FAO goat and sheep distribution helps create peace between refugees and host community in Maban
30 June 2022
When refugees have access to livestock, it allows them to integrate into the local economy.
Cradling her small baby in one arm, Hijou Alia Memo bends over to pat one of her sheep with the other hand. Four other adult sheep and two lambs wander around the dusty area surrounding Alia’s tukal.
These sheep are precious to Alia, who lives in the Kaya refugee camp in Maban county.
“Before I was suffering. I have many children who were living without food to eat and had no clothes to wear,” says the mother of five.
Now, her children are benefiting from the extra nutrition provided by the sheep milk.
Alia was one of 300 refugees in Maban county who received five sheep or goats each in December 2021, through a Norway-funded restocking programme conducted by FAO.
The goal of the distribution is to help vulnerable people establish a livestock-based livelihood, or to re-establish their livestock business if they previously had animals but lost them due to displacement, raiding or disease.
FAO vaccinates and deworms the sheep and goats before distribution, and the beneficiaries are trained on the basics of livestock health and animal husbandry.
Small ruminants are the kind of livestock customarily owned by women in South Sudan. They are less likely to cause conflict or be raided, and they reproduce quickly.
But it’s not only refugees who are benefiting from the FAO livestock restocking.
In Maban county, 400 beneficiaries in the host community also received sheep and goats. Among both the refugee and host community, the most vulnerable members of the community were selected to receive the small ruminants, including single mothers, widows, people with disabilities and senior citizens.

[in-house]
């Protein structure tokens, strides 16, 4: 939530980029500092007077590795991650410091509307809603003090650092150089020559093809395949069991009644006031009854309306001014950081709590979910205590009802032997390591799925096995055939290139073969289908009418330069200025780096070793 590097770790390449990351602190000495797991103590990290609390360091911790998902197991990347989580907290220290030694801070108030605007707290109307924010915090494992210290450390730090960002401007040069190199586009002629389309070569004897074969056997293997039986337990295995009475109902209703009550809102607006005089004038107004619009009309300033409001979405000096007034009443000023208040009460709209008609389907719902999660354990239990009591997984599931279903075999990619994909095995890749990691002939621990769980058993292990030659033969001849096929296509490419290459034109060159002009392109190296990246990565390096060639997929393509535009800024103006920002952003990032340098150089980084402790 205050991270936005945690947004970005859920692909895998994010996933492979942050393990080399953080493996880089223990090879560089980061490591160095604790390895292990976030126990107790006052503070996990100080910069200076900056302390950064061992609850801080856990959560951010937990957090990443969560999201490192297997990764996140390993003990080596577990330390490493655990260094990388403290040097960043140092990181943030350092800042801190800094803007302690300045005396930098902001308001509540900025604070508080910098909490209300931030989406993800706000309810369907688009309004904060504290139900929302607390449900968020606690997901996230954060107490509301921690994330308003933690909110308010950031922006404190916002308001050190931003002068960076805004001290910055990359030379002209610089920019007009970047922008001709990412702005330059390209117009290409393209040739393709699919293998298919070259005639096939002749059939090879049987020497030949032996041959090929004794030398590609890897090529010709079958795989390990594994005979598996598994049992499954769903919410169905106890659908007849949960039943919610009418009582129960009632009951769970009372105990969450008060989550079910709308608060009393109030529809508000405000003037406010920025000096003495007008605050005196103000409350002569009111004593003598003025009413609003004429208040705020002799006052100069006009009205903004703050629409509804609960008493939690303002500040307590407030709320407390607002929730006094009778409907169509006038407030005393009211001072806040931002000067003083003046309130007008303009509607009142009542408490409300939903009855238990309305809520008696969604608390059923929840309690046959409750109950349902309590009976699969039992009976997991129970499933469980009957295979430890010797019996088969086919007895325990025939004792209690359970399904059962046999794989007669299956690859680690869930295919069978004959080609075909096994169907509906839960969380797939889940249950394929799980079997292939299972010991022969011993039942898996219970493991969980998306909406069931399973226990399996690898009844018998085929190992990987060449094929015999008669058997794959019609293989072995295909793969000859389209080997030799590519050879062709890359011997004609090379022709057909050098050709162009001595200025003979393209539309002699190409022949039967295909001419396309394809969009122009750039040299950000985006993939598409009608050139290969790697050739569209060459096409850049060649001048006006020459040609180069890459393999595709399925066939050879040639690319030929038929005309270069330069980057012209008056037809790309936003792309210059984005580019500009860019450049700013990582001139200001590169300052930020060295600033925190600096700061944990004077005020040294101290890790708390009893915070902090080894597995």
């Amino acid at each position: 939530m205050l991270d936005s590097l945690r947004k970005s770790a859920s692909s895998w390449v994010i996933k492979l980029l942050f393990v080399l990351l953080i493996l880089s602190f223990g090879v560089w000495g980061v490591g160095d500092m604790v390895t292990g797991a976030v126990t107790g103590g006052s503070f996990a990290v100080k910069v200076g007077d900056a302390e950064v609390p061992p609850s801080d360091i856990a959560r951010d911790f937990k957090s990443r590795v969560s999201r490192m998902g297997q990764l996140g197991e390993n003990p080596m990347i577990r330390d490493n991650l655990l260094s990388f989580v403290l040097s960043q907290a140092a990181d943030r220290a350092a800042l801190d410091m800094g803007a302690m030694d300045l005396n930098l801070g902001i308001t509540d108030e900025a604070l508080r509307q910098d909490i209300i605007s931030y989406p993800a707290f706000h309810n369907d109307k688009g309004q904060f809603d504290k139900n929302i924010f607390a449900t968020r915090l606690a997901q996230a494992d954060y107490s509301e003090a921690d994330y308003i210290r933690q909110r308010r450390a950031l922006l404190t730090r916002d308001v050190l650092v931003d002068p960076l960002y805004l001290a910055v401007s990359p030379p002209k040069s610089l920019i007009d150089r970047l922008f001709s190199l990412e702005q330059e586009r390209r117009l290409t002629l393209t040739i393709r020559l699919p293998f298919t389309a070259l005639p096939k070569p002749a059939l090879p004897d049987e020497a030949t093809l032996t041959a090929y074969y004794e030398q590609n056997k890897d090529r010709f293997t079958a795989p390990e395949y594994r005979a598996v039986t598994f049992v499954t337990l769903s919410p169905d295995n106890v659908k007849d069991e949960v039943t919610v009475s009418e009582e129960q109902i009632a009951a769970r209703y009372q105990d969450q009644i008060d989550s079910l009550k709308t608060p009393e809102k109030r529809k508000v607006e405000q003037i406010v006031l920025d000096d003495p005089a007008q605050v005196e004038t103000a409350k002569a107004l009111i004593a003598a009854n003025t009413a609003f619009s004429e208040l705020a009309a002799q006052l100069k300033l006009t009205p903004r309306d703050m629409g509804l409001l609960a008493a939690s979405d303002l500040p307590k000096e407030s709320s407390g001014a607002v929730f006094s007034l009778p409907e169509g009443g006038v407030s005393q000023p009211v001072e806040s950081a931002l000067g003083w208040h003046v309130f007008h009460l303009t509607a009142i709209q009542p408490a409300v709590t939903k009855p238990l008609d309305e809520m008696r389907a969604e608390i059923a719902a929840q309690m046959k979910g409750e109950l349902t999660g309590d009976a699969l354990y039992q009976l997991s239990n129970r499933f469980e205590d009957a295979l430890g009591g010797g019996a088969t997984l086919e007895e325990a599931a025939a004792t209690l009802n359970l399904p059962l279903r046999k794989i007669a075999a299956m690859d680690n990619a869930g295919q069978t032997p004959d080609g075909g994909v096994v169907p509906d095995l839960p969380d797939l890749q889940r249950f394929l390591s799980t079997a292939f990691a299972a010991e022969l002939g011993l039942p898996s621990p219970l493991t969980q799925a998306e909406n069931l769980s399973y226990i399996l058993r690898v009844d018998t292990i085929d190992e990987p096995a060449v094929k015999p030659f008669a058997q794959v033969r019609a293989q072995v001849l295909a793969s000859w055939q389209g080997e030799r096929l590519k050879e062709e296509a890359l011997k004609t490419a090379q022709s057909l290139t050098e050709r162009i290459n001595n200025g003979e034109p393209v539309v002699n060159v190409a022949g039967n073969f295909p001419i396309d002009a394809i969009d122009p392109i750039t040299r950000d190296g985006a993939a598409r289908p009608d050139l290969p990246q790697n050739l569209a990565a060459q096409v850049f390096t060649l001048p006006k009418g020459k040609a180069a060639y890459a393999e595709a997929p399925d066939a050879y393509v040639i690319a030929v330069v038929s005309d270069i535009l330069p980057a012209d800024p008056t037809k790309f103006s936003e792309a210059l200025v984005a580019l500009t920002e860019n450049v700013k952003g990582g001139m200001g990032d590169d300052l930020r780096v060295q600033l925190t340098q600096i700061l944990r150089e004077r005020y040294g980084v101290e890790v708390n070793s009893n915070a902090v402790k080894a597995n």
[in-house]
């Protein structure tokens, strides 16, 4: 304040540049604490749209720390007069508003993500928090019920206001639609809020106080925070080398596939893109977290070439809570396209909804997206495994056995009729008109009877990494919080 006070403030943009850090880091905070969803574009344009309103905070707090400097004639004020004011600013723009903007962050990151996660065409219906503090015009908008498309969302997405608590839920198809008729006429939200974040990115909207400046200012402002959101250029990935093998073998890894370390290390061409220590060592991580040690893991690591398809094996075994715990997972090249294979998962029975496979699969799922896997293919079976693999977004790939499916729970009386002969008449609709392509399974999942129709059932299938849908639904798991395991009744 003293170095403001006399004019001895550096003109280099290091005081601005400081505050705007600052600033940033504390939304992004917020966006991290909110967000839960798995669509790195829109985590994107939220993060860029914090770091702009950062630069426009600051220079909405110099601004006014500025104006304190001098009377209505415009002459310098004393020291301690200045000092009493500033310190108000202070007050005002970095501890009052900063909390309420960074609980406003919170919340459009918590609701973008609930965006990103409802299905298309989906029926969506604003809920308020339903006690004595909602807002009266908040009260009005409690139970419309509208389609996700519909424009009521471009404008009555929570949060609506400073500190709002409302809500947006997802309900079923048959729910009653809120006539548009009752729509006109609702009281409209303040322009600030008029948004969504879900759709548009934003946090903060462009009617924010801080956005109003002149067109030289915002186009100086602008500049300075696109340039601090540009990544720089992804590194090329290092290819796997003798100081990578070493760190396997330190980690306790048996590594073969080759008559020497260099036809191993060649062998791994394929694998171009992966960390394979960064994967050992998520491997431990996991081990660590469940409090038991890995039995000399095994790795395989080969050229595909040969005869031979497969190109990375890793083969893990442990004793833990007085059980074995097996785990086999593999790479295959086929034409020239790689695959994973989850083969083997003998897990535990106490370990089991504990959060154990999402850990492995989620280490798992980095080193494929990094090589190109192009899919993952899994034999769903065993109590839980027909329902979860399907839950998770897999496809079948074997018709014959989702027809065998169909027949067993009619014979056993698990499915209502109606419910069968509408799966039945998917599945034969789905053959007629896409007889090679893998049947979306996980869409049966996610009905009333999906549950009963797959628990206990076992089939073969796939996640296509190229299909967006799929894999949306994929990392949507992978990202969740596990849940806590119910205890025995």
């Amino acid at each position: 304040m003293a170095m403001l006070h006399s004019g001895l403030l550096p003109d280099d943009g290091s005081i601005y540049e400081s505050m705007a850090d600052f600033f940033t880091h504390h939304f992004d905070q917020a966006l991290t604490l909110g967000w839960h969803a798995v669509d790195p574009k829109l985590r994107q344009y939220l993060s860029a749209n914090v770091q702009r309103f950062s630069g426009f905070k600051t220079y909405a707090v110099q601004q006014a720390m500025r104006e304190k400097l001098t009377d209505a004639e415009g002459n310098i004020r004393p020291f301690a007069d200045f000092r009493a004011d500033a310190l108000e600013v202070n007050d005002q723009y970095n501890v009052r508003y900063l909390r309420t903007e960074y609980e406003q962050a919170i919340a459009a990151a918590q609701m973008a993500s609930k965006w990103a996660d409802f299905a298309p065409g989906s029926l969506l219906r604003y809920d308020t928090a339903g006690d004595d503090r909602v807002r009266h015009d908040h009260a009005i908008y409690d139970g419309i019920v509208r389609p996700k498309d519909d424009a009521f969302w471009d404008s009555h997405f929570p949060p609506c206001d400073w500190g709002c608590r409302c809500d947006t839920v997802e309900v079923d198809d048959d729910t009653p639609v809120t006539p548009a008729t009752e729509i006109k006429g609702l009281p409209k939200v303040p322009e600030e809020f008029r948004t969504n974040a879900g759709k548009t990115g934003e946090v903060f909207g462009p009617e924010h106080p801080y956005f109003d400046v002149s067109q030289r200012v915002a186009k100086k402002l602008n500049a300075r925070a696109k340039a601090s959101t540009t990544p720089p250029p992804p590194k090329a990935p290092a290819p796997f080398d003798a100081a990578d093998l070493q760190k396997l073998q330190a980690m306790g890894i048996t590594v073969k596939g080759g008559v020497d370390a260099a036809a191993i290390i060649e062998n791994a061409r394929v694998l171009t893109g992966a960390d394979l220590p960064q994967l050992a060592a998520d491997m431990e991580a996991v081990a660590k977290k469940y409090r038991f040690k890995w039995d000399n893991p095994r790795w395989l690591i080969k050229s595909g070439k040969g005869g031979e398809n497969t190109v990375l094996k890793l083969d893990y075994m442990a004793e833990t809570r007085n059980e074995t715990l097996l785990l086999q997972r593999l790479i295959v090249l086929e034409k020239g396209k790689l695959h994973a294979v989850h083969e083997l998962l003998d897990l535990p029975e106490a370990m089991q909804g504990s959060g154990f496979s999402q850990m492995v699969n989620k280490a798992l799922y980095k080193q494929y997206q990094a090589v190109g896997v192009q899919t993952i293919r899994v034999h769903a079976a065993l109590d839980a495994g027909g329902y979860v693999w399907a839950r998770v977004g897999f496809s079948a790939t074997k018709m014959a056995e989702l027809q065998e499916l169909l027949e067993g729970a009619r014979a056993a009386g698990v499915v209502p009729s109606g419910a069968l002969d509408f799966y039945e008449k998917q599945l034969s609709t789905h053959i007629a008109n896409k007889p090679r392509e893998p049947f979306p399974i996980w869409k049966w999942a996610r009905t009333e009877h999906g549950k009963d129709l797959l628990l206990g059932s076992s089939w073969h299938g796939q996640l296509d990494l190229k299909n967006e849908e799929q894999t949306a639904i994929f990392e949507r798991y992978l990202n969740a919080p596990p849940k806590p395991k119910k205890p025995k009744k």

Hahoz Wardu, 85 years old, is one of the beneficiaries in the host community.
“The children in my family go to school, they are even dressed with clothes we bought because of the milk we sell in the market, and also the children are drinking the milk from the goats,” he says.
Wardu says the small ruminants improve life for the family, so if a sheep or goat gets sick, he will prioritize buying medicine for the animal.
“When we see conflict around refugee settlements, it’s often due to competition over limited resources,” says Meshack Malo, the FAO Representative in South Sudan.
“By providing members of both the refugee community and host community with access to animals which can help build their livelihood, FAO is doing its part to promote peace in the region.”
Furthermore, when refugees have access to livestock, it allows them to integrate into the local economy.
Alazira Alamen is a community leader in charge of security at the Gendrasa refugee camp. He says the distribution of sheep and goats to some community members is a sustainable way of helping refugees adapt to life away from home.
‘”This is normal activity for all our people. We traditionally practice agriculture for income and also producing animals. The people have experience keeping livestock,” says Alamen.
For her part, Alia is already looking forward to what she can accomplish with her flock of sheep.
Alia received five sheep in December, and already two of them have given birth, bringing the total number to seven.
“In the next three years my sheep will multiply themselves by giving birth,” she says.
“I will always take care of them and with time, I can even sell sheep in the market and start buying cows from the profit I will make.”
UN entities involved in this initiative
Food and Agriculture Organization of the United Nations